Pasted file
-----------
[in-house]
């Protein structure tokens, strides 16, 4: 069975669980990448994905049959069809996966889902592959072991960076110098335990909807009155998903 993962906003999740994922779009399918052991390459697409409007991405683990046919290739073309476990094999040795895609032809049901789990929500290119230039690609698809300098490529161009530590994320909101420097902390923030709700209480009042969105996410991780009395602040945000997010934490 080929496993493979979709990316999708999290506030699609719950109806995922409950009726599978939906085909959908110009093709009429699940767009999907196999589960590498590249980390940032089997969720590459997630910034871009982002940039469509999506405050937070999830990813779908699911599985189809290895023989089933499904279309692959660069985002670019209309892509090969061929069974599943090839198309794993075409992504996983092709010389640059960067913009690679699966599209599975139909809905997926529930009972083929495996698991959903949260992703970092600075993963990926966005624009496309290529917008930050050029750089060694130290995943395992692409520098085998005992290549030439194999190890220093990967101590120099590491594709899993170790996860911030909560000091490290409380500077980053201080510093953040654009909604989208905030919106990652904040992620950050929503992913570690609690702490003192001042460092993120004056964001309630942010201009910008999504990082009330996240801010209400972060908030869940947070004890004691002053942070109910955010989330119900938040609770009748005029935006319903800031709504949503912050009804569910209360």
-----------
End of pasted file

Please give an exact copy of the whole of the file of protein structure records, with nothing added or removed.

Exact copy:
[in-house]
């Protein structure tokens, strides 16, 4: 069975669980990448994905049959069809996966889902592959072991960076110098335990909807009155998903 993962906003999740994922779009399918052991390459697409409007991405683990046919290739073309476990094999040795895609032809049901789990929500290119230039690609698809300098490529161009530590994320909101420097902390923030709700209480009042969105996410991780009395602040945000997010934490 080929496993493979979709990316999708999290506030699609719950109806995922409950009726599978939906085909959908110009093709009429699940767009999907196999589960590498590249980390940032089997969720590459997630910034871009982002940039469509999506405050937070999830990813779908699911599985189809290895023989089933499904279309692959660069985002670019209309892509090969061929069974599943090839198309794993075409992504996983092709010389640059960067913009690679699966599209599975139909809905997926529930009972083929495996698991959903949260992703970092600075993963990926966005624009496309290529917008930050050029750089060694130290995943395992692409520098085998005992290549030439194999190890220093990967101590120099590491594709899993170790996860911030909560000091490290409380500077980053201080510093953040654009909604989208905030919106990652904040992620950050929503992913570690609690702490003192001042460092993120004056964001309630942010201009910008999504990082009330996240801010209400972060908030869940947070004890004691002053942070109910955010989330119900938040609770009748005029935006319903800031709504949503912050009804569910209360």